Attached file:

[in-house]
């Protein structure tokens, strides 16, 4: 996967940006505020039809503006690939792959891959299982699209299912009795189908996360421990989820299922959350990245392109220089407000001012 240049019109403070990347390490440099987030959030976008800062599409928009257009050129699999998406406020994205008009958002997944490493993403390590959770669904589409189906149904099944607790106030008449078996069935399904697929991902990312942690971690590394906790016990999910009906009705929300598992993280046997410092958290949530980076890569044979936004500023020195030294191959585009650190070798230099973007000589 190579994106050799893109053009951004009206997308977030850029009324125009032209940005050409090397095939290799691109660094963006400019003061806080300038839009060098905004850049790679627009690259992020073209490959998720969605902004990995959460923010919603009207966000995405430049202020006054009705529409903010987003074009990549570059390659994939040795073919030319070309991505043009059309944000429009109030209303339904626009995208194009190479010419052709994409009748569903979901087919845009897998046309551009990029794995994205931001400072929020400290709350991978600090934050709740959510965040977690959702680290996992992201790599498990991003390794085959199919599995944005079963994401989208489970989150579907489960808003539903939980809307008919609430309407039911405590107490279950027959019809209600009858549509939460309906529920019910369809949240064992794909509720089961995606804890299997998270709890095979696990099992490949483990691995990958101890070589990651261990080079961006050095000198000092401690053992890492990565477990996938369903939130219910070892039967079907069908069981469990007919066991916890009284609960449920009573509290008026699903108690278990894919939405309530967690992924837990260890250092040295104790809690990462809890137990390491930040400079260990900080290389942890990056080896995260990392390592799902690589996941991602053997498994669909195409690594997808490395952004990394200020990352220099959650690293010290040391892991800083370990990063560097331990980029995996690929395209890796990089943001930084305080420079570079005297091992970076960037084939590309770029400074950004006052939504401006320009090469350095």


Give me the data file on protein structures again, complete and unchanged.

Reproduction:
[in-house]
């Protein structure tokens, strides 16, 4: 996967940006505020039809503006690939792959891959299982699209299912009795189908996360421990989820299922959350990245392109220089407000001012 240049019109403070990347390490440099987030959030976008800062599409928009257009050129699999998406406020994205008009958002997944490493993403390590959770669904589409189906149904099944607790106030008449078996069935399904697929991902990312942690971690590394906790016990999910009906009705929300598992993280046997410092958290949530980076890569044979936004500023020195030294191959585009650190070798230099973007000589 190579994106050799893109053009951004009206997308977030850029009324125009032209940005050409090397095939290799691109660094963006400019003061806080300038839009060098905004850049790679627009690259992020073209490959998720969605902004990995959460923010919603009207966000995405430049202020006054009705529409903010987003074009990549570059390659994939040795073919030319070309991505043009059309944000429009109030209303339904626009995208194009190479010419052709994409009748569903979901087919845009897998046309551009990029794995994205931001400072929020400290709350991978600090934050709740959510965040977690959702680290996992992201790599498990991003390794085959199919599995944005079963994401989208489970989150579907489960808003539903939980809307008919609430309407039911405590107490279950027959019809209600009858549509939460309906529920019910369809949240064992794909509720089961995606804890299997998270709890095979696990099992490949483990691995990958101890070589990651261990080079961006050095000198000092401690053992890492990565477990996938369903939130219910070892039967079907069908069981469990007919066991916890009284609960449920009573509290008026699903108690278990894919939405309530967690992924837990260890250092040295104790809690990462809890137990390491930040400079260990900080290389942890990056080896995260990392390592799902690589996941991602053997498994669909195409690594997808490395952004990394200020990352220099959650690293010290040391892991800083370990990063560097331990980029995996690929395209890796990089943001930084305080420079570079005297091992970076960037084939590309770029400074950004006052939504401006320009090469350095």